Gay Times December 11 - Issue 400
A number one single and two top three albums; X Factor champ at 18 and out of the closet at 19 – we hooked up with popstar and now operastar Joe McElderry to take stock of his rollercoaster of a few years
More from Gay Times December 11 - Issue 400
Every gay in the country has an opinion on Joe McElderry.
Some of you love him. For his angelic voice, for his handsome face, for out singing George Michael during their duet on The X Factor 2009 final. Some of you, however, do not love him, as one or two Twitter bystanders with nothing better to do have made abundantly clear.
Some dislike his music. Given, his repertoire of Susan Boyle-esque covers isn’t for everyone (although we think its kind of genius). Others take issue with his image: Westlife concentrated, impossibly clean-cut, complete with dimples and an impeccably ironed collar, a good boy, a mummy’s boy. To this end he brought his very lovely mum with him to his GT cover shoot, which will surely tug at as many heartstrings as it will turn stomachs. Hey, we weren’t complaining. She makes a great cup of tea. Besides which, our shots speak for themselves, hinting at a slowly evolving image: penetrating the camera with an icy, sexy stare and dusted with stubble, Joe’s almost unrecognisable.
The rest protest his irrelevance. But they do so, I’ve noticed, with a force that betrays the amount of thought they’ve dedicated to him. For Joe is a fascinating young man, a true one off: for a pop star to be out, proud and in the public eye by the age of 19, a mere teenager, was once inconceivable. What’s more, Joe’s still – yes, still – incredibly famous in this country. And he’s selling by the truckload. His recently released second album Classic went straight in at number two in the UK album charts, shifting 100.000 copies in a matter of weeks.
Indeed, everyone has an opinion on Joe McElderry. And thankfully, he’s not lacking in opinions of his own either. “I don’t think anybody has a responsibility to come out, whether you’re famous or not”, he tells me in between looks the day of his shoot. “It should be down to whether you feel comfortable. At the end of the day it is people’s private lives. People don’t walk down the street and go, ‘I’m straight.’”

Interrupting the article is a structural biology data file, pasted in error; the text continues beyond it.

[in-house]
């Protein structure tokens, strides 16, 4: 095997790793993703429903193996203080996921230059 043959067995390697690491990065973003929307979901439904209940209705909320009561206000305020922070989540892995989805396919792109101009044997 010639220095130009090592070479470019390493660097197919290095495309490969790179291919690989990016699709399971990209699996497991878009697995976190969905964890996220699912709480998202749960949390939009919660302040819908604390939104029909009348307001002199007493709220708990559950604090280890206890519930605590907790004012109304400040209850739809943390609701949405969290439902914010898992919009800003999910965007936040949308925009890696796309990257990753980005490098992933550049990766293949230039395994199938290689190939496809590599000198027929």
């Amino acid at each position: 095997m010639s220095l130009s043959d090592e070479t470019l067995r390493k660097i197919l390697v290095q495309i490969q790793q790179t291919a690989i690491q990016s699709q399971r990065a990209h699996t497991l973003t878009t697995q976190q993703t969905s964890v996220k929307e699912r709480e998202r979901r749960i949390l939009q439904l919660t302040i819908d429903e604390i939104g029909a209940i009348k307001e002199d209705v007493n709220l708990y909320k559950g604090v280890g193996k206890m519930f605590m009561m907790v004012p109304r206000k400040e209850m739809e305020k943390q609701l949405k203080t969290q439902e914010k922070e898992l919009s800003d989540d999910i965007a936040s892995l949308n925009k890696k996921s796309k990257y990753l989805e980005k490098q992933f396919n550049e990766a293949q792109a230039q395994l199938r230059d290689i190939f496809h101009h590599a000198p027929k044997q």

I can’t resist but play devil’s advocate, pointing out that many in Joe’s position stay in the closet for financial reasons, because they don’t want to damage their earning power.
“But I think that’s a lot riding on one person,” he sighs. “I know how it feels to have to talk about it publicly. You know, it’s quite a big deal. Everybody that’s came out before can tell you what a big deal it is, even if you just tell your parents. So can you imagine having a million people to tell? By having it splashed on a paper? It’s not really something that you want. That’s not to say anybody should be ashamed about anything.”
It was a Twitter prankster that prompted Joe to come out in July 2010. After someone hacked into his profile and posted tweets that implied his homosexuality, Joe made a knee jerk statement to the contrary – before, only weeks later, setting the record straight as it were. It seems the delay was a result of Joe wanting to tell his family first (“I told me mam and family literally a week before”). The reaction was largely positive. Bar of course some homophobic slurs, not to mention a few gays suspicious at Joe’s evasiveness. This in fact persists to this day, on account of Joe’s being fiercely protective of his private life (“It’s just something that I refuse to talk about”).
Words:> Jamie Tabberer
To read the full article, pick up the latest copy of GT, our 400th issue with four different covers, out in all good retailers, available at prowler and downloadable on your iPhone, iPad or Android device. on your iPhone or iPad.